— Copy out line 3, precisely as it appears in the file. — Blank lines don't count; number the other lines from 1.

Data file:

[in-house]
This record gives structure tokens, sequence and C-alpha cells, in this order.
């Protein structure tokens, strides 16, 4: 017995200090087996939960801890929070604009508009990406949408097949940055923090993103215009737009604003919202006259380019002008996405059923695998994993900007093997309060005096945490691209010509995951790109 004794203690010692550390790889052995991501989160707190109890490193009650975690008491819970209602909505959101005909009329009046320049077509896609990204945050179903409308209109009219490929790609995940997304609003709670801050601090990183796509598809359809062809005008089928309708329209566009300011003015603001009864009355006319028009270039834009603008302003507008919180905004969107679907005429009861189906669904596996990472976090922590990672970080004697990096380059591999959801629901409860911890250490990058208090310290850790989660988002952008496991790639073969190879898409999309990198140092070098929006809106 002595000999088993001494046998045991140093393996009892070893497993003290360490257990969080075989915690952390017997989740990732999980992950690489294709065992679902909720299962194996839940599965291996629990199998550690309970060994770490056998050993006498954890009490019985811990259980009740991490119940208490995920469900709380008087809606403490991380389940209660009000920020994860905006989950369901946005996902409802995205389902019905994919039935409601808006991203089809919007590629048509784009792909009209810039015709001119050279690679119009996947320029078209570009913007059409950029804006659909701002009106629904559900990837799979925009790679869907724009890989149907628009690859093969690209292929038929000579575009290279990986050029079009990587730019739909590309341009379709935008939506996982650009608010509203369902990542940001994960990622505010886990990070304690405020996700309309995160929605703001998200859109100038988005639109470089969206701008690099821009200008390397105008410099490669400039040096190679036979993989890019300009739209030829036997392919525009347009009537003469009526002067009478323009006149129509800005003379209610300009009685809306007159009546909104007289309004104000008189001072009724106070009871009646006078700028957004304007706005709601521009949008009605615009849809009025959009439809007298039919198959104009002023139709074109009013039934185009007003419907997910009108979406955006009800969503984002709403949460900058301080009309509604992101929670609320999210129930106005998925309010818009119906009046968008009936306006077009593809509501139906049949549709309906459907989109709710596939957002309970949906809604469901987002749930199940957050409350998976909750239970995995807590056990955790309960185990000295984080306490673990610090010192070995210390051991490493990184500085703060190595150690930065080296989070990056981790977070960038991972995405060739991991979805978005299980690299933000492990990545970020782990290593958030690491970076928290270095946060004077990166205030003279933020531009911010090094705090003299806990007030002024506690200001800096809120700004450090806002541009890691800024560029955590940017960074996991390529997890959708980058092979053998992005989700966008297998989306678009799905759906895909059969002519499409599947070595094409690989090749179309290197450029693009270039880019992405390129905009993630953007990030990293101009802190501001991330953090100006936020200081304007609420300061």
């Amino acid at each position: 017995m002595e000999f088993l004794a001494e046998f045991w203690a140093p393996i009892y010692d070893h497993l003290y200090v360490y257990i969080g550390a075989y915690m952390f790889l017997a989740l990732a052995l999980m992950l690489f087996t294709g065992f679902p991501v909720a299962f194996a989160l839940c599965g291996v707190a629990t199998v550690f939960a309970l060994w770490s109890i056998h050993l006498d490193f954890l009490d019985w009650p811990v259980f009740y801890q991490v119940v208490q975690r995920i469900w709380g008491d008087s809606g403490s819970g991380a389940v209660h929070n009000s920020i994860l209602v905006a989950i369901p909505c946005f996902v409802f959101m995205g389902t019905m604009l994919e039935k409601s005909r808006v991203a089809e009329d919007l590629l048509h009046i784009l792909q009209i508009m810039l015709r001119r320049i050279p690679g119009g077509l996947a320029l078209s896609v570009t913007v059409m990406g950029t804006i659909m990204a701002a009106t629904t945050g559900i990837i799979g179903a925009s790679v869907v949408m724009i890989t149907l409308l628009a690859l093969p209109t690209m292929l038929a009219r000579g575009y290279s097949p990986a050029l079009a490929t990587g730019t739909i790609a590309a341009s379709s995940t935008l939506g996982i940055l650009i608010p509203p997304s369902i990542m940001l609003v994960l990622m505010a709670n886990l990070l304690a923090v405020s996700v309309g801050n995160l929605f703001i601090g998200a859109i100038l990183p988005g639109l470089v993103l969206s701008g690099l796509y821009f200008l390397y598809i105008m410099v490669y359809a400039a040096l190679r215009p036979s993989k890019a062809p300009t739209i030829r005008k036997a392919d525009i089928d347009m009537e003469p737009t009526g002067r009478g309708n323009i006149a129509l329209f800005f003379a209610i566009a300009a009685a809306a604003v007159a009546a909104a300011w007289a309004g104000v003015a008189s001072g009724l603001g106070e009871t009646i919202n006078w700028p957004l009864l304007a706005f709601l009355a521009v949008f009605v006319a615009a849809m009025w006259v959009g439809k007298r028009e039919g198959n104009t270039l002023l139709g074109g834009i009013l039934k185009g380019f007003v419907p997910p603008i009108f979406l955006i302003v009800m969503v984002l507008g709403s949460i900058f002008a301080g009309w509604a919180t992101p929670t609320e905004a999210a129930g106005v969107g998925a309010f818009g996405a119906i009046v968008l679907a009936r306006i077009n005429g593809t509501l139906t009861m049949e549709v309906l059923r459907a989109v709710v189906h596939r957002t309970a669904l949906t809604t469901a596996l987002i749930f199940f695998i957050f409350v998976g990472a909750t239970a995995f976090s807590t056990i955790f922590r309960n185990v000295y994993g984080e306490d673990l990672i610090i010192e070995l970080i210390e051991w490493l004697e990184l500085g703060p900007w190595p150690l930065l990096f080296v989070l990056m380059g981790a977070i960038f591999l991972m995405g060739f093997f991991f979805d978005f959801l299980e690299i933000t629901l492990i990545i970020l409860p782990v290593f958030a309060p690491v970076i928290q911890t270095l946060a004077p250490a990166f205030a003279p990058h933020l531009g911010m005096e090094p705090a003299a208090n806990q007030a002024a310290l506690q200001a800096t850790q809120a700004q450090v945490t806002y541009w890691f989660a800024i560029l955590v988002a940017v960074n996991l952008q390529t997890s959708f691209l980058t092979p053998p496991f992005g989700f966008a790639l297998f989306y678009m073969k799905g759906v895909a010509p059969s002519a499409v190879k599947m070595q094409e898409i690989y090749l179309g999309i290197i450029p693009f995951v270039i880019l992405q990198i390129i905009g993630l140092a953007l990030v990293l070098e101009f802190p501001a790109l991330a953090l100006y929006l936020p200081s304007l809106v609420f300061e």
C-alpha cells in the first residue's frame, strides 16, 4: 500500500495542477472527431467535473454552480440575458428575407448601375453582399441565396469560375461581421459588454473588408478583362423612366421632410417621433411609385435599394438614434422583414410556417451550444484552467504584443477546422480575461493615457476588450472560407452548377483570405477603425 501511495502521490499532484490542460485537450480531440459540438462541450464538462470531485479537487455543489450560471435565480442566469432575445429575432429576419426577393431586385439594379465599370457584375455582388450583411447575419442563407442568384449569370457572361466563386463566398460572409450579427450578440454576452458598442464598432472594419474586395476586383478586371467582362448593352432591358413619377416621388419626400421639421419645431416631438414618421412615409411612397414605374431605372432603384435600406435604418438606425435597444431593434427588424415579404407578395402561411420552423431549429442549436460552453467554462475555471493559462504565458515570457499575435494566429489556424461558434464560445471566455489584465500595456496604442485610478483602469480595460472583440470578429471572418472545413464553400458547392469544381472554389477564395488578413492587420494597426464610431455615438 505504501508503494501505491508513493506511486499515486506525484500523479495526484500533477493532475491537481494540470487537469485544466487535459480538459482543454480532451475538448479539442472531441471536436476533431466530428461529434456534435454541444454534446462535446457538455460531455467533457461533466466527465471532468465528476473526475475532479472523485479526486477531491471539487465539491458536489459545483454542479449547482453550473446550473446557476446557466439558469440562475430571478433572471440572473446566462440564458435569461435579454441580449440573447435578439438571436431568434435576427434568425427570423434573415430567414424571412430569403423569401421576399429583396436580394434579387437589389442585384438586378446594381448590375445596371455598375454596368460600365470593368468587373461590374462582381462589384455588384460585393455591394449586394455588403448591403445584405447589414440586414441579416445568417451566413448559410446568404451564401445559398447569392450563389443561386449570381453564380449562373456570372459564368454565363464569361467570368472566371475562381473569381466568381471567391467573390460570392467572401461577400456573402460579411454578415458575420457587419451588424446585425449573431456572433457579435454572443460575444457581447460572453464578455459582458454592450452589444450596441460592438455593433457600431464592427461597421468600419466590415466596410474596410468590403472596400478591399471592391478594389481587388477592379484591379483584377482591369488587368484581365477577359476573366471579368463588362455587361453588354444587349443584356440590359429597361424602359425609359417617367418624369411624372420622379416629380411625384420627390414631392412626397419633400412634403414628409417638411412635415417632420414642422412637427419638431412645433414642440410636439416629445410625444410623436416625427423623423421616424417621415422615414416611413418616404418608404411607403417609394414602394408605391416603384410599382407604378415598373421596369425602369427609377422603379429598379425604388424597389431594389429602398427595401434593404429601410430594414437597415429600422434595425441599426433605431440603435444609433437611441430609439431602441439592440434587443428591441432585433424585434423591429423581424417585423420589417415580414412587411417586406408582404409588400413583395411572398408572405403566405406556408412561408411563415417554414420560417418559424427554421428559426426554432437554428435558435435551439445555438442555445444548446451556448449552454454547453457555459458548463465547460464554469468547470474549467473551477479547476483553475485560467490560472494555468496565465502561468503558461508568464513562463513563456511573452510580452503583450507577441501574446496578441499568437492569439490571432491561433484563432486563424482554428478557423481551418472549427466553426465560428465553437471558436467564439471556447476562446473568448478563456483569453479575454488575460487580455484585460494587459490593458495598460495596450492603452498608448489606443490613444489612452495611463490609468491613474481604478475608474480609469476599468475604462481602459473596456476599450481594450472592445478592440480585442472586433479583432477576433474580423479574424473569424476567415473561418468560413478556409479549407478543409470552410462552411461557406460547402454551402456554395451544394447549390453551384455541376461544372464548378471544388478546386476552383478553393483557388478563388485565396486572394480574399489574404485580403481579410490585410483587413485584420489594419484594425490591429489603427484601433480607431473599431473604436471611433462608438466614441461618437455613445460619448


């Protein structure tokens, strides 16, 4: 017995200090087996939960801890929070604009508009990406949408097949940055923090993103215009737009604003919202006259380019002008996405059923695998994993900007093997309060005096945490691209010509995951790109 004794203690010692550390790889052995991501989160707190109890490193009650975690008491819970209602909505959101005909009329009046320049077509896609990204945050179903409308209109009219490929790609995940997304609003709670801050601090990183796509598809359809062809005008089928309708329209566009300011003015603001009864009355006319028009270039834009603008302003507008919180905004969107679907005429009861189906669904596996990472976090922590990672970080004697990096380059591999959801629901409860911890250490990058208090310290850790989660988002952008496991790639073969190879898409999309990198140092070098929006809106 002595000999088993001494046998045991140093393996009892070893497993003290360490257990969080075989915690952390017997989740990732999980992950690489294709065992679902909720299962194996839940599965291996629990199998550690309970060994770490056998050993006498954890009490019985811990259980009740991490119940208490995920469900709380008087809606403490991380389940209660009000920020994860905006989950369901946005996902409802995205389902019905994919039935409601808006991203089809919007590629048509784009792909009209810039015709001119050279690679119009996947320029078209570009913007059409950029804006659909701002009106629904559900990837799979925009790679869907724009890989149907628009690859093969690209292929038929000579575009290279990986050029079009990587730019739909590309341009379709935008939506996982650009608010509203369902990542940001994960990622505010886990990070304690405020996700309309995160929605703001998200859109100038988005639109470089969206701008690099821009200008390397105008410099490669400039040096190679036979993989890019300009739209030829036997392919525009347009009537003469009526002067009478323009006149129509800005003379209610300009009685809306007159009546909104007289309004104000008189001072009724106070009871009646006078700028957004304007706005709601521009949008009605615009849809009025959009439809007298039919198959104009002023139709074109009013039934185009007003419907997910009108979406955006009800969503984002709403949460900058301080009309509604992101929670609320999210129930106005998925309010818009119906009046968008009936306006077009593809509501139906049949549709309906459907989109709710596939957002309970949906809604469901987002749930199940957050409350998976909750239970995995807590056990955790309960185990000295984080306490673990610090010192070995210390051991490493990184500085703060190595150690930065080296989070990056981790977070960038991972995405060739991991979805978005299980690299933000492990990545970020782990290593958030690491970076928290270095946060004077990166205030003279933020531009911010090094705090003299806990007030002024506690200001800096809120700004450090806002541009890691800024560029955590940017960074996991390529997890959708980058092979053998992005989700966008297998989306678009799905759906895909059969002519499409599947070595094409690989090749179309290197450029693009270039880019992405390129905009993630953007990030990293101009802190501001991330953090100006936020200081304007609420300061």